I knew exactly what I wanted to make with the Meyers as I had dog eared a page in a recent issue of Bon Appetit with a lemon-honey tart recipe I wanted to try out. Coincidentally, I had also dog eared a page in Garden & Gun about Honey Pax Tupelo Honey. Tupelo honey has a distinctive yet delicate floral taste and is one of my favorite honey varietals. The company sources their honey from the Apalachicola River Basin in Northwest Florida and I couldn't wait to get my hands on a bottle. The new Fresh Market that recently opened in Pensacola carries Honey Pax products so I went in to check out the store and picked up a bottle for use in the tart.
While I was in Florida, Addie wrote about making the very same tart and her dislike of the thin lemon slices the recipe calls for adding to the curd. Based on her feedback, I decided to skip the lemon slices. Actually, I skipped the BA curd recipe entirely and adapted an old favorite, Suzanne Goin's lemon curd recipe from her divine Meyer Lemon and Chocolate Tart recipe in Sunday Suppers at Lucques. I added 3 tablespoons of honey and 1 cup of sugar instead of the 1 cup plus 1 tablespoon of sugar called for in Suzanne's recipe. I then paired the adapted honey-lemon curd recipe with the salted shortbread tart crust recipe from Bon Appetit to make mini tarts topped with whipped cream and candied Meyer lemon zest.
Apparently the Bon Appetit recipe was quite eye catching as Renée, who blogs over at Sweetsugarbean, made it as well. Her tart turned out lovely but she reported the same distaste as Addie for the lemon slices in the curd filling, which is too bad since the slices look so pretty suspended in the curd. But as my husband, Le Chef as I call him when he's being a curmudgeon in the kitchen, would say, "That's a magazine recipe for you." What he means is that sometimes food magazine recipes include extra, superfluous steps that can be a waste of time at best and at worst, can detract from the dish, e.g. calling for the addition of lemon slices that render a perfectly fine tart practically inedible. Obviously, these magazines rely on enticing visual images to draw in readers, which is understandable, but sometimes it seems as though the recipes are an afterthought. Of course, this isn't always the case and some of my favorite tried-and-true recipes over the years have been torn from magazine pages (R.I.P. Gourmet, I sure do miss you) but it seems to be happening more as of late.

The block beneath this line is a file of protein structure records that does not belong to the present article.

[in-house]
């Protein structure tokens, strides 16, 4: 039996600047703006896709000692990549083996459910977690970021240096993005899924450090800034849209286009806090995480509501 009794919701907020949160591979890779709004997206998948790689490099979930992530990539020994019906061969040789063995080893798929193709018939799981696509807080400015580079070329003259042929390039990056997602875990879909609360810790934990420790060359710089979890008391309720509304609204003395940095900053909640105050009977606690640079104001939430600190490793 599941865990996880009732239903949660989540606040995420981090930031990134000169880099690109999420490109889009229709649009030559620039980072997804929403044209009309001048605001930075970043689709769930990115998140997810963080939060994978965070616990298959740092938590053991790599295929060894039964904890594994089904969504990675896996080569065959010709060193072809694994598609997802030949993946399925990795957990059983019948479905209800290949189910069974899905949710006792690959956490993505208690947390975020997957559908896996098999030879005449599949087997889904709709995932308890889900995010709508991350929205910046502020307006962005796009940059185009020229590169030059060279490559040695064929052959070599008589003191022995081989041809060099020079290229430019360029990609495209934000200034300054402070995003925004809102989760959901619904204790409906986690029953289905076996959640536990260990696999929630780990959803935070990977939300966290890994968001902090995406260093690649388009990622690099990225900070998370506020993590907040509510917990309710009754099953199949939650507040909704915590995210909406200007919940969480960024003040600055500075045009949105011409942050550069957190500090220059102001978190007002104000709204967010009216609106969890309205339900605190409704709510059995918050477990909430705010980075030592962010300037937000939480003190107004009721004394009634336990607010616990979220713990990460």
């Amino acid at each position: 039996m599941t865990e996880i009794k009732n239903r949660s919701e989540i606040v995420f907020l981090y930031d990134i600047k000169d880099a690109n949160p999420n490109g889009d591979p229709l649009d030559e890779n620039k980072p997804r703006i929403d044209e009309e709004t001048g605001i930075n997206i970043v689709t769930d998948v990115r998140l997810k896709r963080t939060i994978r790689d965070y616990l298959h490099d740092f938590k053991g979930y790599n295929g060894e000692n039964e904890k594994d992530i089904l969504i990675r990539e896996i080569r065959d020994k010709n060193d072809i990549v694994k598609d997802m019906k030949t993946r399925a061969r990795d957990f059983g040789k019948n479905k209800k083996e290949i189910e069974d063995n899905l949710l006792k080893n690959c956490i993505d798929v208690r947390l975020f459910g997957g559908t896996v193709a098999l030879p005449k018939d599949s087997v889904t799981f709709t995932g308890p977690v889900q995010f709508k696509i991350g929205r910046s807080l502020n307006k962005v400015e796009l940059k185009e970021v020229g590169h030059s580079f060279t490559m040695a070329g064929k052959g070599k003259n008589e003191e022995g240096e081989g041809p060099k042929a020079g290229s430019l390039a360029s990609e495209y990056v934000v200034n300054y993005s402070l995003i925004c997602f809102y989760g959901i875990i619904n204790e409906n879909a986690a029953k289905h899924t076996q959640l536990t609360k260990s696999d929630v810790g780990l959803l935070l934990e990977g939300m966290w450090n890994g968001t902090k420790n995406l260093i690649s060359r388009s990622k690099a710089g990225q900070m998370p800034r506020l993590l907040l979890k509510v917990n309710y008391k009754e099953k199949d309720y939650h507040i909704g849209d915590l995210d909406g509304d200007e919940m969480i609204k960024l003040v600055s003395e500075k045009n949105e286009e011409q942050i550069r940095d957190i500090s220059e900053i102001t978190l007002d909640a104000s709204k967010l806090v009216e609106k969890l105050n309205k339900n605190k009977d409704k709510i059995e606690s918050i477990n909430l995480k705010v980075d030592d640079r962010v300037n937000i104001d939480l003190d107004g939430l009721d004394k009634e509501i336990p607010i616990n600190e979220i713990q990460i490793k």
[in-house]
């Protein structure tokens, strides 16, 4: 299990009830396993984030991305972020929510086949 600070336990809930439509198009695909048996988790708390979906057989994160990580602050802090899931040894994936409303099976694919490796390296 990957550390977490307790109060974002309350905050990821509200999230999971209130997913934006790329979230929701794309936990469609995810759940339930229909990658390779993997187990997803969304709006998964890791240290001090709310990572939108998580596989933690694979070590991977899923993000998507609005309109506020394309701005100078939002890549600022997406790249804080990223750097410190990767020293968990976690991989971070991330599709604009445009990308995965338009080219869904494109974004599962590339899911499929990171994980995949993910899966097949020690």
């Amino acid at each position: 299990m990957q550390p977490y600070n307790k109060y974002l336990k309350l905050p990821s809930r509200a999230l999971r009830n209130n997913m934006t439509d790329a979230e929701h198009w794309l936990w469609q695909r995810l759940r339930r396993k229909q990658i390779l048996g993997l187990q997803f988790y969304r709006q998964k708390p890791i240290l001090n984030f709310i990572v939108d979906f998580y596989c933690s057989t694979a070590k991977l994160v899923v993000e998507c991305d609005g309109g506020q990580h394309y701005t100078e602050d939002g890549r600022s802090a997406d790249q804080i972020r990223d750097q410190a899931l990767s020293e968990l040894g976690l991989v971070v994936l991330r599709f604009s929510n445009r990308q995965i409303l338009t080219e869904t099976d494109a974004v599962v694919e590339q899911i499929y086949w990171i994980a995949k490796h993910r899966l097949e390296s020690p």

In other food news, Ruby started solids when she turned six months old on February 9th. We decided against starting her on the rice cereal that is often recommended as starter food and went strait to pureed veggies. We tried yams first figuring something on the sweeter side would be an easy win and we were right. She gobbled it up! Of course, we're those obnoxious parents that video and photograph every milestone to death. I try to refrain from bombarding you all with too much baby stuff but the look on Ruby's face after her first bite was just too funny not to share a pic.